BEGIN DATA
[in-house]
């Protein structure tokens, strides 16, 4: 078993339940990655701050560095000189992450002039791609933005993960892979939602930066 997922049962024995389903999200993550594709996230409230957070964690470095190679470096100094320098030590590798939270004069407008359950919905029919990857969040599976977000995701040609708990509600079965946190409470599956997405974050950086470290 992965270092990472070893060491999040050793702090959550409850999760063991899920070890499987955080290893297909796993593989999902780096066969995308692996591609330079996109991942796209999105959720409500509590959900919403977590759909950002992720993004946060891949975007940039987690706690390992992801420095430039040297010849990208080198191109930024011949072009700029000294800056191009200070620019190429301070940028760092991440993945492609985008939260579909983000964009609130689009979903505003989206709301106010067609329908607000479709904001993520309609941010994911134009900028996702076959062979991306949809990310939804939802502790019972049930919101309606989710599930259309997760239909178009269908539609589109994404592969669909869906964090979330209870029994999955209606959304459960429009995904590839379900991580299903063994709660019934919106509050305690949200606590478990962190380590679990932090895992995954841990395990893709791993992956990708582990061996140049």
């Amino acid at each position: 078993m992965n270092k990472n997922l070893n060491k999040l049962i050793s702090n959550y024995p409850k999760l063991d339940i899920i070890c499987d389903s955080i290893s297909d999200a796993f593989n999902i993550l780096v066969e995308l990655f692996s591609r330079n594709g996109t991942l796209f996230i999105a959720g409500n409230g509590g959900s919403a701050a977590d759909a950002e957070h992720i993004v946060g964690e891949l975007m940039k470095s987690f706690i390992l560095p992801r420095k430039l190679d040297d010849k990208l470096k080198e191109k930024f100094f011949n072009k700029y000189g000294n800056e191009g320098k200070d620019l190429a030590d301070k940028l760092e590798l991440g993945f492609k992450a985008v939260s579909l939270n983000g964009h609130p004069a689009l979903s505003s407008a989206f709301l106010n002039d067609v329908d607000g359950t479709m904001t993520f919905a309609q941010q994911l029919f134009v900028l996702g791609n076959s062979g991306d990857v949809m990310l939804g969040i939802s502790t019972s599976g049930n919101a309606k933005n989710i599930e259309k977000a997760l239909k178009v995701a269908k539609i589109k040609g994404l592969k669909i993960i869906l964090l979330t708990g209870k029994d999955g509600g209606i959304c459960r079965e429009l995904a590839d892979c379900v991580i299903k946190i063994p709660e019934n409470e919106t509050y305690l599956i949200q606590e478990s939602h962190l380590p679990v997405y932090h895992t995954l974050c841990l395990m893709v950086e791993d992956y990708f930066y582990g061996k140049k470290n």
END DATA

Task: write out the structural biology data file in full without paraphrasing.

[in-house]
């Protein structure tokens, strides 16, 4: 078993339940990655701050560095000189992450002039791609933005993960892979939602930066 997922049962024995389903999200993550594709996230409230957070964690470095190679470096100094320098030590590798939270004069407008359950919905029919990857969040599976977000995701040609708990509600079965946190409470599956997405974050950086470290 992965270092990472070893060491999040050793702090959550409850999760063991899920070890499987955080290893297909796993593989999902780096066969995308692996591609330079996109991942796209999105959720409500509590959900919403977590759909950002992720993004946060891949975007940039987690706690390992992801420095430039040297010849990208080198191109930024011949072009700029000294800056191009200070620019190429301070940028760092991440993945492609985008939260579909983000964009609130689009979903505003989206709301106010067609329908607000479709904001993520309609941010994911134009900028996702076959062979991306949809990310939804939802502790019972049930919101309606989710599930259309997760239909178009269908539609589109994404592969669909869906964090979330209870029994999955209606959304459960429009995904590839379900991580299903063994709660019934919106509050305690949200606590478990962190380590679990932090895992995954841990395990893709791993992956990708582990061996140049």
């Amino acid at each position: 078993m992965n270092k990472n997922l070893n060491k999040l049962i050793s702090n959550y024995p409850k999760l063991d339940i899920i070890c499987d389903s955080i290893s297909d999200a796993f593989n999902i993550l780096v066969e995308l990655f692996s591609r330079n594709g996109t991942l796209f996230i999105a959720g409500n409230g509590g959900s919403a701050a977590d759909a950002e957070h992720i993004v946060g964690e891949l975007m940039k470095s987690f706690i390992l560095p992801r420095k430039l190679d040297d010849k990208l470096k080198e191109k930024f100094f011949n072009k700029y000189g000294n800056e191009g320098k200070d620019l190429a030590d301070k940028l760092e590798l991440g993945f492609k992450a985008v939260s579909l939270n983000g964009h609130p004069a689009l979903s505003s407008a989206f709301l106010n002039d067609v329908d607000g359950t479709m904001t993520f919905a309609q941010q994911l029919f134009v900028l996702g791609n076959s062979g991306d990857v949809m990310l939804g969040i939802s502790t019972s599976g049930n919101a309606k933005n989710i599930e259309k977000a997760l239909k178009v995701a269908k539609i589109k040609g994404l592969k669909i993960i869906l964090l979330t708990g209870k029994d999955g509600g209606i959304c459960r079965e429009l995904a590839d892979c379900v991580i299903k946190i063994p709660e019934n409470e919106t509050y305690l599956i949200q606590e478990s939602h962190l380590p679990v997405y932090h895992t995954l974050c841990l395990m893709v950086e791993d992956y990708f930066y582990g061996k140049k470290n």